Tuesday, April 26, 2016
So now for a little while you sorrow. . .
It is Maundy Thursday in the Gospel reading. While John may omit the words of institution for the Lord’s Supper, He includes a fuller glimpse of the entire conversation. He is speaking to them of what is to come – of His betrayal, suffering, death, and resurrection. The disciples were confused by it all. He is preparing them by placing the cross soon to come in the context of the eternal salvation which is also soon to come.
The disciples do not see it. Or perhaps better, they do not want to see it. Like Peter’s rebuke of Jesus’ talk of suffering and death, they do not want to believe that the Kingdom of God must come through pain and suffering. We don’t want to admit it either. But according to Jesus, the Kingdom of God will only come through pain and suffering. God cannot simply erase the sinful past that began in Eden and led up to this present moment. That past must be paid for, atoned for, and satisfied not with silver or gold or good intent but with Jesus’ own flesh and blood in suffering and death upon the cross.
God cannot simply do away with sin with words. Only the Word made flesh can answer the mountain of sin and its terrible stepchild of death. He was born to die and it is only this death that will answer sin with forgiveness, grace, and mercy.
Redemption’s suffering happens in a moment of time but it effects an eternal outcome. Three hours in time on a cross buys an eternity for those who believe in Christ. A life of suffering on earth endured because you are in Christ will find the reward of eternal joy. Jesus knows this better than His disciples and better than we know it. The Kingdom of God is born through the suffering and death of Christ or it will not come at all and we will still be in our sins and subject to death.
The child in us wants to think that what Jesus did makes everything better in an instant. We want to believe what Jesus did ends suffering and pain for those who believe in Him. But the Kingdom of God comes in YOUR life in the same way. Your sufferings do not atone for your sins but because you are in Christ, the world has marked you for suffering and Christ Himself has called you to take up your cross and follow Him.
In other words, the weeping, lament, suffering, and sorrow of this life are not imagined. These are real. They hurt. Jesus knows this. He does not lie to you. He does not shield you from this. He is painfully honest with us. We live in the world but we are not of the world. We no longer fit in this world because we have been marked for the Kingdom of God in baptism. We are odds with values of the world and strangers to the ways of this world. The pain of this is not imaginary. It is real. Jesus Himself wept in the face of death and loss.
But the reality of this suffering and pain does not last. It is momentary. It lasts only for this brief mortal life. And it must give way to the great and eternal joy that God has prepared for those who love Him. You were redeemed not to have your best life now but for eternity. You are citizens of heaven in a world that resents this. You are called to endure, to be patient, to meet the sufferings of this mortal life in confidence of the holy joy that does not end, what God has prepared for you that for now you grasp by faith until the day when you see it face to face.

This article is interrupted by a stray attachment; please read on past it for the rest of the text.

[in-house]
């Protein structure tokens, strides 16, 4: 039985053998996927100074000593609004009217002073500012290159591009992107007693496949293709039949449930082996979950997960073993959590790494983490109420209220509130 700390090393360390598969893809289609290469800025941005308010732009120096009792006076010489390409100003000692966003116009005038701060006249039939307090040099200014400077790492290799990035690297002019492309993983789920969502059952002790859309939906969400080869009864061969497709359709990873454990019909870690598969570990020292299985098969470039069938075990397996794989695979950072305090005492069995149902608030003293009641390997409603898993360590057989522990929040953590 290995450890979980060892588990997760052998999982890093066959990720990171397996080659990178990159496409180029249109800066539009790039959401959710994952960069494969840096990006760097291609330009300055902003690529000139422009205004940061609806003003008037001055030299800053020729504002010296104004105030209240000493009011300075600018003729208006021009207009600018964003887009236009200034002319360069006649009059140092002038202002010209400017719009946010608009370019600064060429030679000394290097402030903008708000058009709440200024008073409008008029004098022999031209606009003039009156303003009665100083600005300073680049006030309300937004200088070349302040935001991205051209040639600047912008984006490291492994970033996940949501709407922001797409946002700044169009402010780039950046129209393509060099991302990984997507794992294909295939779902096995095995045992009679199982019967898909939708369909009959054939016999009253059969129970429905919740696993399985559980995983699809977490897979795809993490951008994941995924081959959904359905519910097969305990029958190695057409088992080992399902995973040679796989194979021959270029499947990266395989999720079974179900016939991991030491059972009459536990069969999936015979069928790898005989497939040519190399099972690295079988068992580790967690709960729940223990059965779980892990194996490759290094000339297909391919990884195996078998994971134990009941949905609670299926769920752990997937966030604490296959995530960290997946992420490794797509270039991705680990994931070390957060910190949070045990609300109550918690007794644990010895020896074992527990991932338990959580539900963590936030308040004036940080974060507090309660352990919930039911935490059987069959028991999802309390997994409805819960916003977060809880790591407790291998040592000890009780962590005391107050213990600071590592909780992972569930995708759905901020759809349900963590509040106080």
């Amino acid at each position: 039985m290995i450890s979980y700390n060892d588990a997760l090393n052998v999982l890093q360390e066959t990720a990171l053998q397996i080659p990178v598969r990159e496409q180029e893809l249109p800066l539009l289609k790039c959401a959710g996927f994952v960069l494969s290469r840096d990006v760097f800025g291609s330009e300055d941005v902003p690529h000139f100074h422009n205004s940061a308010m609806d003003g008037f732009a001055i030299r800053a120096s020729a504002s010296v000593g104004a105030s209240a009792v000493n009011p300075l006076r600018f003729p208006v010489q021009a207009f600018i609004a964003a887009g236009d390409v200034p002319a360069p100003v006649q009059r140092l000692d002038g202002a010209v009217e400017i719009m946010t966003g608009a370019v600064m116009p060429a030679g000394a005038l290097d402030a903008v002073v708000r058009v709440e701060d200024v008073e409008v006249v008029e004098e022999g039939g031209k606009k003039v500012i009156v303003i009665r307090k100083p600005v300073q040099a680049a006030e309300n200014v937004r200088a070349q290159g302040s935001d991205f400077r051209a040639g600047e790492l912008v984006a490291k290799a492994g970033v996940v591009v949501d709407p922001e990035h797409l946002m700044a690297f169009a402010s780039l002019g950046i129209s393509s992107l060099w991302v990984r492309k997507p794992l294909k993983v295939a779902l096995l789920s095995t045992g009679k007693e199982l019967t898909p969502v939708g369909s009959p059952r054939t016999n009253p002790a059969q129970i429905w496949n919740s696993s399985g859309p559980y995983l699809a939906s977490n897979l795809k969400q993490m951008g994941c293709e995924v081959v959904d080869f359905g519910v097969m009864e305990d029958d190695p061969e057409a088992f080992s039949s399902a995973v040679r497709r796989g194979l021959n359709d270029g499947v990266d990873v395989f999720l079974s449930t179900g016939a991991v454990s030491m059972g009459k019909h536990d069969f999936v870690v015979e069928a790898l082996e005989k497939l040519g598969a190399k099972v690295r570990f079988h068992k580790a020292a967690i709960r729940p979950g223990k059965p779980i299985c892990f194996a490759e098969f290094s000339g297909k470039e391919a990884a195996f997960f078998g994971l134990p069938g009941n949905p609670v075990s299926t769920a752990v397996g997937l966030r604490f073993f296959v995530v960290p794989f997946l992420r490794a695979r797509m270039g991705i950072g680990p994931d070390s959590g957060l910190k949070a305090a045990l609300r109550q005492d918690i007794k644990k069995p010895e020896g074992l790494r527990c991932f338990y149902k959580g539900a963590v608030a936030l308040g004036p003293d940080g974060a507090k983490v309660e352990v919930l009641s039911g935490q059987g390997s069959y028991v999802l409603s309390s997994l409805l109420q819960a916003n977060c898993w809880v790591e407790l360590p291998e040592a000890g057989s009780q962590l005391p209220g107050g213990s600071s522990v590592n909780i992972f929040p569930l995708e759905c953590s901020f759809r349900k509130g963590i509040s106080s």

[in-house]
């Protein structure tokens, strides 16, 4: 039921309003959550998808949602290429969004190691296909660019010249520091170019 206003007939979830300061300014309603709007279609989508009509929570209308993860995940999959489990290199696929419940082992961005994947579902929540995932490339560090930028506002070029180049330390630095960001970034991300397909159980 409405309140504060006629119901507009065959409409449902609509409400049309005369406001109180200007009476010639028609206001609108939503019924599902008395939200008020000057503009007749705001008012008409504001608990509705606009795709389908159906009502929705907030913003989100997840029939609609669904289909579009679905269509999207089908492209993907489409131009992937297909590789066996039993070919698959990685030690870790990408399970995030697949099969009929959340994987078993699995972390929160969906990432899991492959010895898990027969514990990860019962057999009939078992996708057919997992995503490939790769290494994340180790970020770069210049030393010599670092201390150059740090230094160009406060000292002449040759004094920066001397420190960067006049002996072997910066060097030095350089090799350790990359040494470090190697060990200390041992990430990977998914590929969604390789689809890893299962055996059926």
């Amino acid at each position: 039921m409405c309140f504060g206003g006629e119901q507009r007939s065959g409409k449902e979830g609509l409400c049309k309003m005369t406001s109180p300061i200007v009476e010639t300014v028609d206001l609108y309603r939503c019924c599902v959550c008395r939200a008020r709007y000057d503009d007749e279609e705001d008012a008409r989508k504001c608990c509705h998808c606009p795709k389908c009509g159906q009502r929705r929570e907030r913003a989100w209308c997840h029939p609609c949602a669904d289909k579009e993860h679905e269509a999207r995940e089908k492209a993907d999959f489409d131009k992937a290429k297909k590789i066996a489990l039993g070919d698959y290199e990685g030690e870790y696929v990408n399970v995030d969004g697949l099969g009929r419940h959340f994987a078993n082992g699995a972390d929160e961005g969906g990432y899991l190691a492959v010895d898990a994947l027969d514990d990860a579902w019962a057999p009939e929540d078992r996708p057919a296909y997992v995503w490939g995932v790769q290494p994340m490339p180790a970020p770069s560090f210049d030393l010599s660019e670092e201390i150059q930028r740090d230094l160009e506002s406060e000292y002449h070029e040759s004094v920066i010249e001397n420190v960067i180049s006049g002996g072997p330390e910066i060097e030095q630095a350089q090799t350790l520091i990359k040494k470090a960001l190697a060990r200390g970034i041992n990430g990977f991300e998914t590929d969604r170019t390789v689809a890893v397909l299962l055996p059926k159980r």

The life of a believer is no sprint to the finish but a race to the end. For this reason, our Lord sends His Spirit. Alone we will not endure. Tested and tried by sorrows and struggles, defeats and disappointments, and living with the daily regret over sin and its effects will kill us unless the Spirit is at work in that daily repentance and empowering us to fight against the world, the devil, and our own sinful flesh. So, you fight. But your fight is not for salvation – Christ fought that fight. Your fight is to endure in faith, to remain steadfast in confidence that your time is coming when your joy will be full, the birth pangs complete, and Christ is fully formed in you.
Like a woman in labor, this is the fruitful travail in which the eternal joy of the Kingdom is born in you. It is not that you forget the pain but that it no longer matters. So do not lose heart. Do not judge eternity by this moment of pain. Do not let this moment of pain determine eternity. Your time is coming. It is a little while. You have sorrow now. I know it; you know it.
There is no denial about this. But as sure as you have sorrow now, it will not last. Christ will see you again and your hearts will burst into rejoicing so full that the painful memory has no room to linger. And this joy is certain. It is not the what if of a dreamer but the because of Christ’s death and resurrection. And no one and nothing can take this joy from you. A little while... is nothing in comparison with eternity. This is what we come to hear when life grows hard, when we grow weary and tired, when the pain is great and we struggle to see the future outcome of our faith. . .
And when the fight is fierce, the warfare long, steals on the ear the distant triumph song, and hearts are brave again and arms strong... The golden evening brightens in the west, soon, soon, to faithful warriors cometh rest, and sweet is the calm of paradise the blest. For lo there breaks a yet more glorious day. The saints triumphant rise in bright array. The king of glory passes on His way. So sing the people of God who have learned to rejoice no matter how great their sufferings. We belong to Christ. We have the Spirit. God has given us new birth to the eternal life in which joy and only joy remain. Christ is risen! Alleluia. Alleluia!